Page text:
Professor Alfonso A. Castrejon-Pita obtained his D.Phil. in Physics at the University of Oxford, funded by a prestigious Dorothy Hodgkin Postgraduate award. His research was centred on experimental and theoretical studies of synchronization phenomena in fluids. This was followed by a postdoctoral position in the same laboratory funded by NERC (Natural Environment Research Council, UK) that led to the experimental demonstration of synchronisation of chaos in mutually-coupled fluid flows, with greater implications in atmospheric dynamics such as weather forecast.
From April 2011 to September 2013 he was a Research Associate at the University of Cambridge, and a researcher at St. John’s College, where he redirected his research towards a better understanding of the dynamics of small-scale free surface flows.
Alfonso was awarded a Royal Society University Research Fellowship in October 2013 which he holds at the University of Oxford, where is also an Associate Professor in Fluid Mechanics and a Tutorial Fellow at Wadham College. In Oxford, he established the Fluid Dynamics Laboratory for (mainly) the study of drops and liquid jets. He also supervises the research of MEng, MSc(R) and DPhil students in the Department and in College.
In a new experiment, physicists have shown how to stop droplets of liquid from flying through the air. By lining the lab bench or a surgeon’s instrument tray with soft materials, you can keep the splattering to a minimum.
“Even if you spill a couple of drops, you can be confident they are not going to splash,” says Alfonso Castrejon-Pita, a physicist at the University of Oxford. “The big drop is going to stay as a big drop, and that’s the end of the story.”
Professor Castrejon-Pita’s Fluid Dynamics Laboratory at Oxford focuses on (but is not limited to) the study of drops and liquid jets. Current research activities deal with the breakup of harmonically stimulated liquid jets, drop deposition and splashing dynamics, contact line dynamics, novel droplet generation techniques, and pinch-off of viscous filaments. A variety of novel and traditional diagnostic and imaging techniques such as laser visualisation and velocimetry, shadowgraphy, and high-speed imaging are applied to reveal the complex dynamics of these phenomena. The Laboratory maintains collaborations with groups in the UK, Spain, France, USA, Mexico and Germany.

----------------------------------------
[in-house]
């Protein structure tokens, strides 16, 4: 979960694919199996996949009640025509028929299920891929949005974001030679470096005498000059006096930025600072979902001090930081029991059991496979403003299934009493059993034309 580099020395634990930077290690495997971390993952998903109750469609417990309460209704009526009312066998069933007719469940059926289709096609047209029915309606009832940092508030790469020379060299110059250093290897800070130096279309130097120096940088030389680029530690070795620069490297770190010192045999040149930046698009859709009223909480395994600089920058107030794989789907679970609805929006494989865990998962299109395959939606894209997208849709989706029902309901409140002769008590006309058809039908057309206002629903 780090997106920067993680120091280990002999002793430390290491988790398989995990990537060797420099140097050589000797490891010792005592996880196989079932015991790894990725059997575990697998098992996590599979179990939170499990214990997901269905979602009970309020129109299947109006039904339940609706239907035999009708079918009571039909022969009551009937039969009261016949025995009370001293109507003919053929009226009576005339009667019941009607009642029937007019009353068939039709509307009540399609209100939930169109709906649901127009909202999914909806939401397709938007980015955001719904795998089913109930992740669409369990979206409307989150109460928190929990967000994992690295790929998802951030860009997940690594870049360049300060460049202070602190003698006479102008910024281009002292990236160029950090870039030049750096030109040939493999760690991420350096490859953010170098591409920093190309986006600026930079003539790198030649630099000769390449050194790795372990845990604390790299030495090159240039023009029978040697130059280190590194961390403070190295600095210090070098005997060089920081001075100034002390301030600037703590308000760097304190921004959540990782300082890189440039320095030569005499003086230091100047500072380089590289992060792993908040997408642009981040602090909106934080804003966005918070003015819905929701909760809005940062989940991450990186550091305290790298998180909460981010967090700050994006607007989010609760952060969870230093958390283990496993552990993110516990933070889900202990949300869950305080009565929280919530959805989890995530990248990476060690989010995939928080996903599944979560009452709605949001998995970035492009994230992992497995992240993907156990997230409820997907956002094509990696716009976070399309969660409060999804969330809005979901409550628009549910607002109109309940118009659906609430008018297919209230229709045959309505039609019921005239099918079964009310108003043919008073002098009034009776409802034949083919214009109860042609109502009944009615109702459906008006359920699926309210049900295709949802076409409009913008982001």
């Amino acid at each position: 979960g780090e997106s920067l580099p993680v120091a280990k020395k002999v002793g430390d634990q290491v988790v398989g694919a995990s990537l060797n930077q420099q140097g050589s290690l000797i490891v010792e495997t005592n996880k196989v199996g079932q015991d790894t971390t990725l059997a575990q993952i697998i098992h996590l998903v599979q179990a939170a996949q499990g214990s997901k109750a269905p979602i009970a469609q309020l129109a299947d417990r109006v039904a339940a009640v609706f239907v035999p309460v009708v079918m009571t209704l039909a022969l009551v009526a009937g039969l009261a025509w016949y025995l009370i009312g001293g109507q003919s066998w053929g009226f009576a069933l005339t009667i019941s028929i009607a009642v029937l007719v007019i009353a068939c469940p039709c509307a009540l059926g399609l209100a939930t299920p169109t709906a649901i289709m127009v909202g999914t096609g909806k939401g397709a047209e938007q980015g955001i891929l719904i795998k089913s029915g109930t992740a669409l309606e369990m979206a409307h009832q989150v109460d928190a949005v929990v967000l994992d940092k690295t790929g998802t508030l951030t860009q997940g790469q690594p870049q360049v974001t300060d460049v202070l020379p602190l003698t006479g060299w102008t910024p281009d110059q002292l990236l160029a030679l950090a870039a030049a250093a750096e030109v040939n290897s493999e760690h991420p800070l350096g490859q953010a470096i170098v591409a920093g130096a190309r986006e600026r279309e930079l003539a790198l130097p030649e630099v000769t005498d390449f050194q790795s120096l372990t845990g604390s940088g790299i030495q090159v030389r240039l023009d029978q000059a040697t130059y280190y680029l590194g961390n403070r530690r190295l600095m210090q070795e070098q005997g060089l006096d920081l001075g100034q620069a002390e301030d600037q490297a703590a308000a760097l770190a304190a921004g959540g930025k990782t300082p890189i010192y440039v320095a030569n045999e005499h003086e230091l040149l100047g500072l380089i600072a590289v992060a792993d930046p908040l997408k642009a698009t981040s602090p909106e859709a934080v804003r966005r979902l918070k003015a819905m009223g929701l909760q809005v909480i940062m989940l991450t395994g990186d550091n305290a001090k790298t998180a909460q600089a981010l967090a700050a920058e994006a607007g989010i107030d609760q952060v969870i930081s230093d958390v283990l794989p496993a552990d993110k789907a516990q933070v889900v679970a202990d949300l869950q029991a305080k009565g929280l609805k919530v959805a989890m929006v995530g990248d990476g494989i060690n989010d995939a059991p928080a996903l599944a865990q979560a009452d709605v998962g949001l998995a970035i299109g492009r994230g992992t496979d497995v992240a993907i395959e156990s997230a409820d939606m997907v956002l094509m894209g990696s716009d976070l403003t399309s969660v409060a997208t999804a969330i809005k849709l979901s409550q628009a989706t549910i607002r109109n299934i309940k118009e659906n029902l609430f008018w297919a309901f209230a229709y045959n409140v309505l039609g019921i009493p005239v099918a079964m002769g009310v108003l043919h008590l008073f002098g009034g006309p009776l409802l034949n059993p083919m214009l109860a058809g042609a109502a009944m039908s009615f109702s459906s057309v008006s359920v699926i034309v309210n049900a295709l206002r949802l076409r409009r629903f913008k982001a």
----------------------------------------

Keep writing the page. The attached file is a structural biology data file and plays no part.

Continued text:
Their work includes:
The group is currently funded by the Royal Society, the Newton Fund, the John Fell Fund (OUP), and EPSRC.
We study the fundamental fluid dynamics involved in the generation, breakup, coalescence and splash of drops.
This project is devoted to understanding and exploiting the breakup of liquid jets via feedback.
The Royal Society, University Research Fellowship Renewal
Award: URF\R\180016, £335,670.
Principal Investigator/University Research Fellow
Department of Engineering Science October
Round Research Equipment Fund £12,836 ex VAT
Impact Acceleration Account (MPLS/EPSRC).
08/2018 - 07/2019.
Technology Fund, Grant: 0005037, £65,453.00
John Fell Fund, Oxford University Press Pump-Priming Award
Grant: 0005176, £145,000 (£95,000 from JFF, £50,000 from Engineering Science)
Principal Investigator (with Prof. A. Korsunsky, Andrew Carr, and J. Dye as Co-I)
The Royal Society, Enhancement Awards
Award: RGF\EA\180061, £10,000
The Royal Society, Newton Mobility Award (UK – Applicant)
08/2017 – 08/2019
Grant: NI170191, £12,000
Principal Investigator in the UK.
Engineering and Physical Sciences Research Council (EPSRC)
31/03/2017 – 30/03/2018 Grant: EP/P024173/1 £125,000
I'm open to applications for a DPhil working on (i) fundamental dynamics of drops and jets and (ii) inkjet printing of liquid crystals for soft photonics applications.